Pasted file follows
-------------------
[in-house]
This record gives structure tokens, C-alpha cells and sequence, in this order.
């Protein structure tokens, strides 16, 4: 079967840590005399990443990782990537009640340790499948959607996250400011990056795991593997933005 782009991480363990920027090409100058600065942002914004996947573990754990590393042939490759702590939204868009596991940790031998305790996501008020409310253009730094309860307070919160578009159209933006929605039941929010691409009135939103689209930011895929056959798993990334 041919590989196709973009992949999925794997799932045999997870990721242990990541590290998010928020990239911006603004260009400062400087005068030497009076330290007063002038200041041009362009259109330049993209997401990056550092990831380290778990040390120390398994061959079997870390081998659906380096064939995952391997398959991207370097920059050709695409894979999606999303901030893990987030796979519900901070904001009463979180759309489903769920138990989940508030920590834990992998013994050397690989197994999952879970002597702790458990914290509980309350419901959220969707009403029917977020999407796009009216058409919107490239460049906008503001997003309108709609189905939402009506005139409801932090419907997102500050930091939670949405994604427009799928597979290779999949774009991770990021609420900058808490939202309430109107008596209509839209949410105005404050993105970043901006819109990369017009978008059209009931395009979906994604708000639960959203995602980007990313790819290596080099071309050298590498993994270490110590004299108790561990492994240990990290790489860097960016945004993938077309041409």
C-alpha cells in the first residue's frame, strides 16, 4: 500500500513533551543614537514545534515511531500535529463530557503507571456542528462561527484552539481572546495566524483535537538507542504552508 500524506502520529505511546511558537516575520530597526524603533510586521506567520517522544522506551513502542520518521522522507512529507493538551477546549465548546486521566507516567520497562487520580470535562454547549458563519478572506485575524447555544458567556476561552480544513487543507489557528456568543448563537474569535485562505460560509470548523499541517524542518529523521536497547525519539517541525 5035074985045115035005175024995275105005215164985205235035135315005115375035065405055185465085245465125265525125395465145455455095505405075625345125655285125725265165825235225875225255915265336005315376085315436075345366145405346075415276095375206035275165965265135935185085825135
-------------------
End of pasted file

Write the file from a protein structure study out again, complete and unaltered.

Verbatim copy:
[in-house]
This record gives structure tokens, C-alpha cells and sequence, in this order.
């Protein structure tokens, strides 16, 4: 079967840590005399990443990782990537009640340790499948959607996250400011990056795991593997933005 782009991480363990920027090409100058600065942002914004996947573990754990590393042939490759702590939204868009596991940790031998305790996501008020409310253009730094309860307070919160578009159209933006929605039941929010691409009135939103689209930011895929056959798993990334 041919590989196709973009992949999925794997799932045999997870990721242990990541590290998010928020990239911006603004260009400062400087005068030497009076330290007063002038200041041009362009259109330049993209997401990056550092990831380290778990040390120390398994061959079997870390081998659906380096064939995952391997398959991207370097920059050709695409894979999606999303901030893990987030796979519900901070904001009463979180759309489903769920138990989940508030920590834990992998013994050397690989197994999952879970002597702790458990914290509980309350419901959220969707009403029917977020999407796009009216058409919107490239460049906008503001997003309108709609189905939402009506005139409801932090419907997102500050930091939670949405994604427009799928597979290779999949774009991770990021609420900058808490939202309430109107008596209509839209949410105005404050993105970043901006819109990369017009978008059209009931395009979906994604708000639960959203995602980007990313790819290596080099071309050298590498993994270490110590004299108790561990492994240990990290790489860097960016945004993938077309041409």
C-alpha cells in the first residue's frame, strides 16, 4: 500500500513533551543614537514545534515511531500535529463530557503507571456542528462561527484552539481572546495566524483535537538507542504552508 500524506502520529505511546511558537516575520530597526524603533510586521506567520517522544522506551513502542520518521522522507512529507493538551477546549465548546486521566507516567520497562487520580470535562454547549458563519478572506485575524447555544458567556476561552480544513487543507489557528456568543448563537474569535485562505460560509470548523499541517524542518529523521536497547525519539517541525 5035074985045115035005175024995275105005215164985205235035135315005115375035065405055185465085245465125265525125395465145455455095505405075625345125655285125725265165825235225875225255915265336005315376085315436075345366145405346075415276095375206035275165965265135935185085825135